January 8, 2021


The liberating power of unselfish love

In his 2021 World Day of Peace Message, Pope Francis describes what he calls a “culture of care” that is indispensable to achieving true peace.

The Holy Father says: “The culture of care thus calls for a common, supportive and inclusive commitment to protecting and promoting the dignity and good of all, a willingness to show care and compassion, to work for reconciliation and healing, and to advance mutual respect and acceptance. As such, it represents a privileged path to peace. ‘In many parts of the world, there is a need for paths of peace to heal open wounds. There is also a need for peacemakers, men and women prepared to work boldly and creatively to initiate processes of healing and renewed encounter’ ” (“Fratelli Tutti: On Fraternity and Social Friendship,” #225).

A culture of care—for human life and for all of God’s creation—is essential to overcoming the sins of violence, exploitation of the environment and indifference to the needs of our sisters and brothers here in Indiana and throughout the world.

“Caring” is, of course, another word for caritas (charity), the greatest of all the virtues. Unless we develop a culture of charity, of the love that comes from God’s own heart, we cannot be at peace with ourselves, with our neighbors or with the world we inhabit. If we really don’t care about anything or anyone, we have become trapped within a hardened shell of indifference and resentment.

What Pope Francis calls “a culture of care” is the network of relationships with God and with others that allows us to move beyond selfishness and sin in order to experience the liberating power of unselfish love.

According to Pope Francis, this culture of care is eminently practical. As he says in his World Day of Peace message: “The year 2020 was marked by the massive COVID-19 health crisis, which became a global phenomenon cutting across boundaries, aggravating deeply interrelated crises like those of the climate, food, the economy and migration, and causing great suffering and hardship. I think especially of all those who lost family members or loved ones, and all who lost their jobs. I think too of physicians and nurses, pharmacists, researchers, volunteers, chaplains and the personnel of hospitals and health care centers. They have made, and are continuing to make, great sacrifices to be present to the sick, to alleviate their sufferings and to save their lives; indeed, many of them have died in the process.”

Equally practical, unfortunately, are the instances when we have failed to express the love of God in our dealings with one another. “Sad to say, alongside all these testimonies of love and solidarity, we have also seen a surge in various forms of nationalism, racism and xenophobia, and wars and conflicts that bring only death and destruction in their wake,” the Holy Father says. “These and other events that marked humanity’s path this past year have taught us how important it is to care for one another and for creation in our efforts to build a more fraternal society.”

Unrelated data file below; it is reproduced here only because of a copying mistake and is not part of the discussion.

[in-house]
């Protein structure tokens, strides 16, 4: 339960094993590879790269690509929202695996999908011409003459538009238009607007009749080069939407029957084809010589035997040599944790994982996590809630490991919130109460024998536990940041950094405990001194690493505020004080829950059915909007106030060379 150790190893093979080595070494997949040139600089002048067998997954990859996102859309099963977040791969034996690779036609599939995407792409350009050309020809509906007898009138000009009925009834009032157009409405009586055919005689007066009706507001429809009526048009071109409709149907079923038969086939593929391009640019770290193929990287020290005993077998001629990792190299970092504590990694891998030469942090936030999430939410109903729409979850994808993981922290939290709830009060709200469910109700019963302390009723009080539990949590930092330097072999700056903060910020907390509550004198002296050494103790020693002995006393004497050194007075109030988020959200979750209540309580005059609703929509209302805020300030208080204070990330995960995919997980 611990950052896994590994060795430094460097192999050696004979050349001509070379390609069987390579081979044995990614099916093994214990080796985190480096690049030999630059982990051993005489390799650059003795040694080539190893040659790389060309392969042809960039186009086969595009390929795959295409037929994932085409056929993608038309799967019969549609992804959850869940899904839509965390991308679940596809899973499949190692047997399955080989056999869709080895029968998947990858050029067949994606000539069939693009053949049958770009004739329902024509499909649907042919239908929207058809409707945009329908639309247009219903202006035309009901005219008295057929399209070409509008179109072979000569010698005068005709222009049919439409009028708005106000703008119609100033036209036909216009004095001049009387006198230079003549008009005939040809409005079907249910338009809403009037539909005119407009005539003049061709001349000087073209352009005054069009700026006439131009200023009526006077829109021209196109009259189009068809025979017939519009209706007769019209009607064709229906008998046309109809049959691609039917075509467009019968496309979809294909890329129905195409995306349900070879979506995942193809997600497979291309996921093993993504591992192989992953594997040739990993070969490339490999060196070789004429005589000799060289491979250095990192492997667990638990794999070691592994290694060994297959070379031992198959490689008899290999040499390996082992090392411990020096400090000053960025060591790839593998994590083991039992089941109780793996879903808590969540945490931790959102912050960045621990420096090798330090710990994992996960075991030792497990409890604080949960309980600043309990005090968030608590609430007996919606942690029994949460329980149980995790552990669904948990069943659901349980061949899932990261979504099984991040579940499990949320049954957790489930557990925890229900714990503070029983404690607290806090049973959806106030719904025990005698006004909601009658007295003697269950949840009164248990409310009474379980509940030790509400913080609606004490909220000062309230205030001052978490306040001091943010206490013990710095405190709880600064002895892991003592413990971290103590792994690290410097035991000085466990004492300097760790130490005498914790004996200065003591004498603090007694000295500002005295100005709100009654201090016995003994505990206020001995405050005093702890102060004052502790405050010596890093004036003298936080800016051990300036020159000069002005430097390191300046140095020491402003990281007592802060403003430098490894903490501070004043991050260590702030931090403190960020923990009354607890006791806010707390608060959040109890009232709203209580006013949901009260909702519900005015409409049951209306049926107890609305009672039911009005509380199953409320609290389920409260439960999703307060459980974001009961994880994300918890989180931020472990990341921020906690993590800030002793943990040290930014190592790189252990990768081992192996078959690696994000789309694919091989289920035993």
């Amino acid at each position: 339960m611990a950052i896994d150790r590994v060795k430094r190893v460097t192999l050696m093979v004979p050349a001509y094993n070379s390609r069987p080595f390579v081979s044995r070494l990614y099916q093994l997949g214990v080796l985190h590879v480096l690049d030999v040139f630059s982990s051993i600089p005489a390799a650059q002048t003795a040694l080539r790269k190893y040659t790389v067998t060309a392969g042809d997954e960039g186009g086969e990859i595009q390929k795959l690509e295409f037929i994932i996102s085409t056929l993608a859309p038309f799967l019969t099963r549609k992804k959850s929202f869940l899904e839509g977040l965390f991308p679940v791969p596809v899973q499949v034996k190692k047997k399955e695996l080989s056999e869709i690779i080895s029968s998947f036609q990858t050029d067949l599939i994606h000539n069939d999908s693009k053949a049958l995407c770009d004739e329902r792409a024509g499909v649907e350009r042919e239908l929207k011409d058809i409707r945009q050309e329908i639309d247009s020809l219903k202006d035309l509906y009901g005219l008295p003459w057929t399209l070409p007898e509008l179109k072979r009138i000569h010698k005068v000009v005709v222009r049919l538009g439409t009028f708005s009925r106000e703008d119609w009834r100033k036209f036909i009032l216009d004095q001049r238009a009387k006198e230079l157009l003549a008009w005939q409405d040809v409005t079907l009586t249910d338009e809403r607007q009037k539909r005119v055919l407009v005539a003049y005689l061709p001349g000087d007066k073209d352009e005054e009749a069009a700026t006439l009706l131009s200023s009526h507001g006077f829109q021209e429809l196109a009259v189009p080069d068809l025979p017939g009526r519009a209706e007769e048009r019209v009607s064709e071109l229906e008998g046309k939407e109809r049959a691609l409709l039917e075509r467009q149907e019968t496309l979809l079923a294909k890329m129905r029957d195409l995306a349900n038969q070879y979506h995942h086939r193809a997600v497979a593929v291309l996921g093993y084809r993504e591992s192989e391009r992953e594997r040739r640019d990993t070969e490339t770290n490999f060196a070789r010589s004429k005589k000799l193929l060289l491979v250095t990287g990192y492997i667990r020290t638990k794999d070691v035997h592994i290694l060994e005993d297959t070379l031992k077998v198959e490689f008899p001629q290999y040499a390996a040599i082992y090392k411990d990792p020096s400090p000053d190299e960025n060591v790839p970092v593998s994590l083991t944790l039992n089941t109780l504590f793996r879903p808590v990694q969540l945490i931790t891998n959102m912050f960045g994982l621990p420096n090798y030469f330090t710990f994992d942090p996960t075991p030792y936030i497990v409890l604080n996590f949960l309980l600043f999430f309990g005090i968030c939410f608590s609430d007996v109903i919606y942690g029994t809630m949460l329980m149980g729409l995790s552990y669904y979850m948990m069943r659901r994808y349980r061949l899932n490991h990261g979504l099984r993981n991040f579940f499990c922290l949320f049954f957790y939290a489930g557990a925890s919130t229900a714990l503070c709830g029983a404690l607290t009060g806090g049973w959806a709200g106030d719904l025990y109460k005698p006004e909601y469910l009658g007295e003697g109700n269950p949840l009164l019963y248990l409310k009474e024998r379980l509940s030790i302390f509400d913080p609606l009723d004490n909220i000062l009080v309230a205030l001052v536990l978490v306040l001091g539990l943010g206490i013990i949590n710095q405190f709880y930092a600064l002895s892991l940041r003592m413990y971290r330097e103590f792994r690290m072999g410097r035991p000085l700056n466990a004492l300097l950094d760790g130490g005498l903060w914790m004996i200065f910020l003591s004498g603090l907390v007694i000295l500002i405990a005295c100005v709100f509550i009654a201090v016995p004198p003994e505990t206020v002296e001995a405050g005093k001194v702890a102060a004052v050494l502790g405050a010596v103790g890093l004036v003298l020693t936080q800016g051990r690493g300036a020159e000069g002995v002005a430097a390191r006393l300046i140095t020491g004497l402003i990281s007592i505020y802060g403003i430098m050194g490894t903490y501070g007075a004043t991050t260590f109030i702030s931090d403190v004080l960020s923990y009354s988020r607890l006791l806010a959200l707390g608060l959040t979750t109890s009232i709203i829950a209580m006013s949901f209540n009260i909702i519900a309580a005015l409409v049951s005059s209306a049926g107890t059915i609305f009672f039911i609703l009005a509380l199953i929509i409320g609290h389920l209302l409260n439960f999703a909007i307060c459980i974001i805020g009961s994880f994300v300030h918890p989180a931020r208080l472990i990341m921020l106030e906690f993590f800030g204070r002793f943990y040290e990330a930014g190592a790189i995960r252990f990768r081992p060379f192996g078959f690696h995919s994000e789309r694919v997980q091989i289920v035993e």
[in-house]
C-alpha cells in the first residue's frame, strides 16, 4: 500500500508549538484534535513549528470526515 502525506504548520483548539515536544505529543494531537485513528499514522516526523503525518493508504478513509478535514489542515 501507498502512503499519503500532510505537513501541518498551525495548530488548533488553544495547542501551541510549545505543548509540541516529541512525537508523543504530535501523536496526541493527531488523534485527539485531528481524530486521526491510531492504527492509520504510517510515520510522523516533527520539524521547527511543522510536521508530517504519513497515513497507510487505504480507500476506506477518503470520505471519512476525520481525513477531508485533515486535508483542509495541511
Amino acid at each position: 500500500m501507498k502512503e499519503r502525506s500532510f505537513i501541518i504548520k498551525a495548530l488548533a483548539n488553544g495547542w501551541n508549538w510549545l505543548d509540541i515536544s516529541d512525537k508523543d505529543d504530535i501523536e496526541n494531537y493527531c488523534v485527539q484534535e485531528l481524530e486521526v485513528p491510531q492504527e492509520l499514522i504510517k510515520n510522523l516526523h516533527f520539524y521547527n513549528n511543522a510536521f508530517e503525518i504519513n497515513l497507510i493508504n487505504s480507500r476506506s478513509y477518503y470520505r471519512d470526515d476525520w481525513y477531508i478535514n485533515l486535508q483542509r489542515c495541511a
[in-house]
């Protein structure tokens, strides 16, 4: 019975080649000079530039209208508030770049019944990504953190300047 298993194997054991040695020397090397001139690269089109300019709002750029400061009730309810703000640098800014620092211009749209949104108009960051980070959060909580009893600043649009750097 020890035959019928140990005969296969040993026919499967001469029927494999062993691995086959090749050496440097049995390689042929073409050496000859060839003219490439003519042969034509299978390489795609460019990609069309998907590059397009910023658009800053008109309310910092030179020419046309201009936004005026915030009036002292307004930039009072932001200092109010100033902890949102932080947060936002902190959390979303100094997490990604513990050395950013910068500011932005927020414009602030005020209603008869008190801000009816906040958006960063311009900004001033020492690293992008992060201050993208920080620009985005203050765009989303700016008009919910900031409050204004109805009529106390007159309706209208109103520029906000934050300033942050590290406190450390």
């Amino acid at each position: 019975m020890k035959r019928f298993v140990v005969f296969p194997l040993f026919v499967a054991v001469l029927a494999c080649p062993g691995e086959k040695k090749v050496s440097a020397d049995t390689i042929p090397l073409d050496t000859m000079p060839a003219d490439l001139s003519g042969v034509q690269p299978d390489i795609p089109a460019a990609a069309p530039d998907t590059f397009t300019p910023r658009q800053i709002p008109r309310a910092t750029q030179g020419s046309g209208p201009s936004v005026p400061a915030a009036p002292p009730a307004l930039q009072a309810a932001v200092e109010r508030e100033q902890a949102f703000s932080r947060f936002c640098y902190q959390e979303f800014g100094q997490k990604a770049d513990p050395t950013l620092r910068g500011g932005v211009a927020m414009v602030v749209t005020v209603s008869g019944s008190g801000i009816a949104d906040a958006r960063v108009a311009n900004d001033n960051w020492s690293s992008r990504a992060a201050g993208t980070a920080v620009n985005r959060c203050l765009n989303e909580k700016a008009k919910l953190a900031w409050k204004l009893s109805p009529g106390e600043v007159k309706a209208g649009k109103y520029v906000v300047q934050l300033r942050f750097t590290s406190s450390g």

Since our world first began to experience the devastating effects of the pandemic, Pope Francis has repeatedly reminded us that sins of indifference and neglect can be every bit as lethal as the coronavirus. Unless we use this crisis as an opportunity to care for one another and for our common home, the destruction caused by the pandemic will go far beyond its consequences for public health and the economy. It will be a worldwide spiritual malady whose effects will negatively influence our lives for generations.

The ultimate cure for this spiritual disease of callous neglect and indifference is charity. We find the greatest examples of this kind of caring in the ministry of Jesus.

As Pope Francis points out: “In his compassion, Christ drew near to the sick in body and spirit, and brought them healing; he pardoned sinners and gave them new life. Jesus is the Good Shepherd who cares for his sheep [Jn 10:11-18; Ez 34:1-31]. He is the Good Samaritan who stoops to help the injured man, binds his wounds and cares for him [Lk 10:30-37]. At the culmination of his mission, Jesus gave the ultimate proof of his care for us by offering himself on the cross to set us free from the slavery of sin and death. By the sacrificial gift of his life, he opened for us the path of love. To each of us he says, ‘Follow me; go and do likewise’ ” (Lk 10:37).

As we begin this new year, let’s resolve to imitate Jesus in our commitment to care for each other. Let’s be true peacemakers working to build cultures of care in our homes, our neighborhoods, our nation and our world.

—Daniel Conway

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